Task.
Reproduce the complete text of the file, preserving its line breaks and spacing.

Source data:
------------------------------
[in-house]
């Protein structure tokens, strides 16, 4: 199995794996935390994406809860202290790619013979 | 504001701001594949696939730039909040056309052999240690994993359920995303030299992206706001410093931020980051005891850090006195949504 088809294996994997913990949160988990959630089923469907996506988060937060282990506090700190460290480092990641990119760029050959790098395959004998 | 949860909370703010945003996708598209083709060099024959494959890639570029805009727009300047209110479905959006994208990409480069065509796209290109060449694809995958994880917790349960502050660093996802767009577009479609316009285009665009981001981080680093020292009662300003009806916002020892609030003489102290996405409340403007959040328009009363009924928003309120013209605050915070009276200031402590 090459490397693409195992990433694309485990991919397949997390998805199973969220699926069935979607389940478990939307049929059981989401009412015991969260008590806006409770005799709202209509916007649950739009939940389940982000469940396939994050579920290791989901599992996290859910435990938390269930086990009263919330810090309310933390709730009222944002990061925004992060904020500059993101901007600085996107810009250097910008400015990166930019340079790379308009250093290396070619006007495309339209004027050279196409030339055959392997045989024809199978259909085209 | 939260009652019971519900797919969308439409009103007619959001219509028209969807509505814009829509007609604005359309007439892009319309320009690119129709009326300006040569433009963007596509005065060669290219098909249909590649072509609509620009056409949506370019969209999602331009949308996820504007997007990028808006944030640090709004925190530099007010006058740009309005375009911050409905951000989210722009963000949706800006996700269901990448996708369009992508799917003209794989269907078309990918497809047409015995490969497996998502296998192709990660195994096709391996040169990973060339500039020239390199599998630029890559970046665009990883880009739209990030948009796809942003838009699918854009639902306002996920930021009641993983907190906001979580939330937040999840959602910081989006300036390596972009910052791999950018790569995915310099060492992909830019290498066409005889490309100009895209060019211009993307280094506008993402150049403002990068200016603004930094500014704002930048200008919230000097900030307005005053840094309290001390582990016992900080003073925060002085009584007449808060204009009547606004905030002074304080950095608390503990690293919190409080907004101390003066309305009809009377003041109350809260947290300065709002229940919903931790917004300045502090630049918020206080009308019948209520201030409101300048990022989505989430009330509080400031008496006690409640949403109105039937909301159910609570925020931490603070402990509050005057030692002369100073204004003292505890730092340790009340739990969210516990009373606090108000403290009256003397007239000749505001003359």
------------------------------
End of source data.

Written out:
[in-house]
């Protein structure tokens, strides 16, 4: 199995794996935390994406809860202290790619013979 | 504001701001594949696939730039909040056309052999240690994993359920995303030299992206706001410093931020980051005891850090006195949504 088809294996994997913990949160988990959630089923469907996506988060937060282990506090700190460290480092990641990119760029050959790098395959004998 | 949860909370703010945003996708598209083709060099024959494959890639570029805009727009300047209110479905959006994208990409480069065509796209290109060449694809995958994880917790349960502050660093996802767009577009479609316009285009665009981001981080680093020292009662300003009806916002020892609030003489102290996405409340403007959040328009009363009924928003309120013209605050915070009276200031402590 090459490397693409195992990433694309485990991919397949997390998805199973969220699926069935979607389940478990939307049929059981989401009412015991969260008590806006409770005799709202209509916007649950739009939940389940982000469940396939994050579920290791989901599992996290859910435990938390269930086990009263919330810090309310933390709730009222944002990061925004992060904020500059993101901007600085996107810009250097910008400015990166930019340079790379308009250093290396070619006007495309339209004027050279196409030339055959392997045989024809199978259909085209 | 939260009652019971519900797919969308439409009103007619959001219509028209969807509505814009829509007609604005359309007439892009319309320009690119129709009326300006040569433009963007596509005065060669290219098909249909590649072509609509620009056409949506370019969209999602331009949308996820504007997007990028808006944030640090709004925190530099007010006058740009309005375009911050409905951000989210722009963000949706800006996700269901990448996708369009992508799917003209794989269907078309990918497809047409015995490969497996998502296998192709990660195994096709391996040169990973060339500039020239390199599998630029890559970046665009990883880009739209990030948009796809942003838009699918854009639902306002996920930021009641993983907190906001979580939330937040999840959602910081989006300036390596972009910052791999950018790569995915310099060492992909830019290498066409005889490309100009895209060019211009993307280094506008993402150049403002990068200016603004930094500014704002930048200008919230000097900030307005005053840094309290001390582990016992900080003073925060002085009584007449808060204009009547606004905030002074304080950095608390503990690293919190409080907004101390003066309305009809009377003041109350809260947290300065709002229940919903931790917004300045502090630049918020206080009308019948209520201030409101300048990022989505989430009330509080400031008496006690409640949403109105039937909301159910609570925020931490603070402990509050005057030692002369100073204004003292505890730092340790009340739990969210516990009373606090108000403290009256003397007239000749505001003359």